AFTER CHRIST’S DEATH AND RESURRECTION: As we know, after Christ’s death, his disciples went into hiding, fearful of being accused of being one of Jesus’ followers. As Jesus foretold, Peter would deny knowing him, three times, before the cock crowed. Peter was, of course, forgiven. While the gospels of Matthew and Mark end shortly after the Resurrection, Luke and John provide extra detail about what Jesus did during the time between his Resurrection and his ascent into Heaven. Matthew and Mark both close with the “Great Commission,” Jesus’ instructions to his disciples to go out into the world and spread the good news of salvation: Then Jesus came to them and said, “All authority in heaven and on earth has been given to me. Therefore go and make disciples of all nations, baptising them in the name of the Father and of the Son and of the Holy Spirit, and teaching them to obey everything I have commanded you. And surely I am with you always, to the very end of the age.” (Matthew 28:18-20 NIV) This passage has long been the basis of the Christian emphasis on sharing the Gospel with the world through evangelism and missionary work. 3 Mark and Luke describe Jesus’ departure from Earth into Heaven, “taken up into heaven”, after speaking to his disciples one final time. It is clear, from the gospel accounts, that the story of Jesus, reaches its culmination with the Resurrection. But the scraps we do get about the post-Resurrection days, not only satisfy some of our curiosity about how Jesus’ Resurrection was received by his followers, but also give us the evangelistic direction that guides Christians to this day.

ST PAUL: St Paul brought Christianity to people some time later. His conversion was, according to the New Testament, an event in the life of Saul of Tarsus/Paul the Apostle that led him to cease persecuting early Christians and to become a follower of Jesus.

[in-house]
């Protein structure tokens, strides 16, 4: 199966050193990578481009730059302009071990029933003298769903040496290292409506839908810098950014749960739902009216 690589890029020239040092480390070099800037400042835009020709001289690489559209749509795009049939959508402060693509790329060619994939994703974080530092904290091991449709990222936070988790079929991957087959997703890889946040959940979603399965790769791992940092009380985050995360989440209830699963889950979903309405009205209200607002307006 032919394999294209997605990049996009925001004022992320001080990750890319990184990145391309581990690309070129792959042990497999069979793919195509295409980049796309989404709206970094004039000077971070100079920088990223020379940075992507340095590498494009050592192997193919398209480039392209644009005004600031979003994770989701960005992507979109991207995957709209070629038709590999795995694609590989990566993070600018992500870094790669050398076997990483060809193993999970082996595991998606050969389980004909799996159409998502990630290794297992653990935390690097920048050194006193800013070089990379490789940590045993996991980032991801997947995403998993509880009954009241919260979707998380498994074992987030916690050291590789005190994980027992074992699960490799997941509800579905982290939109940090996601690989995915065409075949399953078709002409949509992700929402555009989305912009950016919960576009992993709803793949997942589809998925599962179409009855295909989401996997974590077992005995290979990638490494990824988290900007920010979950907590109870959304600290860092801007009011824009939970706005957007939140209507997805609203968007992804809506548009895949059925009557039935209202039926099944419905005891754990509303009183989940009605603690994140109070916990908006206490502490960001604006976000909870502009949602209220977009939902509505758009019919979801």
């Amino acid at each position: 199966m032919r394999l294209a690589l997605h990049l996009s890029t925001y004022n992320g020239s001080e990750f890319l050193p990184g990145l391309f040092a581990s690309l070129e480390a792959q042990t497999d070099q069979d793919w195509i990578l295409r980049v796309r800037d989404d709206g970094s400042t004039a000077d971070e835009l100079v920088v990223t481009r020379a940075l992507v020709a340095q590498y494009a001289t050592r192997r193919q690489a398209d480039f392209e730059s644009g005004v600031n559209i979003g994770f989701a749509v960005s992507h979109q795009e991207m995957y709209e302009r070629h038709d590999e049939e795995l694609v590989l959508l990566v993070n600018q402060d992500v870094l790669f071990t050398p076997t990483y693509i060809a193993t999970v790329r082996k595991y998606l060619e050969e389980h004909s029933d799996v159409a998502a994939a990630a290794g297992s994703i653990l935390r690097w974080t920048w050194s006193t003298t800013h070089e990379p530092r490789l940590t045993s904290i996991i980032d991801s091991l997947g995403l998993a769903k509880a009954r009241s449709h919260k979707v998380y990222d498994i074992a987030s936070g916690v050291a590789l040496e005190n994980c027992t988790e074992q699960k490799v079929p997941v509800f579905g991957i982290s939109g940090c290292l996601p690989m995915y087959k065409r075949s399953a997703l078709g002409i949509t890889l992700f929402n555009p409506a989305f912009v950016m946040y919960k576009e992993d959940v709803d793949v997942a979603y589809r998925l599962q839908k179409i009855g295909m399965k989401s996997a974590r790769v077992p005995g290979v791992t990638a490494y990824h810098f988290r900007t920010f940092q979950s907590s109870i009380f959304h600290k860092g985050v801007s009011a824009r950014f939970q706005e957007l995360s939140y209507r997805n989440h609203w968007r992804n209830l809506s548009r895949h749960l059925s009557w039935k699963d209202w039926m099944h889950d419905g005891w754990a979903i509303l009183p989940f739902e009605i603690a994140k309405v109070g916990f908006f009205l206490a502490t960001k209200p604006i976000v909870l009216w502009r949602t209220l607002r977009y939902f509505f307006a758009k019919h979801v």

THE CHURCH OF ROME: Both Peter and Paul, regarded as the chief apostles, are generally recognised as founders of the Church of Rome, and therefore also, its line of bishops. Why Rome? Why not Jerusalem? The Romans had destroyed the Jewish (and Christian) temple in Jerusalem in 70 AD, followed by the building of a Roman colony over the ruins; the building of a temple to the Roman god Jupiter was built on the Temple Mount, and a statue of Venus was built on Calvary. Every effort to wipe out the memory of the city as Jewish (and Christian) was made. Had this not happened, it is likely that Jerusalem, not Rome, would have maintained primacy. At the very least, it may have been regarded as co-equal. Of course, Rome was the capital of the Roman Empire and that was the reason for the Church of Rome being where it was, and still is today. It wasn’t until the death of the Emperor Constantius in the 4th century AD that his wife, Helena, a Christian, persuaded her son Constantine, the new emperor, to embrace Christianity and to make his new empire, Christian. No more worshipping of pagan gods. I could talk much more about this time in our Christian heritage, but perhaps we should save that for another day - the Nicene Creed, the fall of Jerusalem to the caliphate in 630, the development of doctrine and practice of the Holy Roman Catholic Church that ensued, etc, etc. Here, in Mirepoix, in a region that became known as the Land of the Cathars, we are in a building dedicated to the Roman soldier, St Maurice, which had its foundation stone laid in 1298. Its beginnings more than seven centuries ago. The people of Mirepoix have been celebrating our Christian heritage continuously, here, since that time.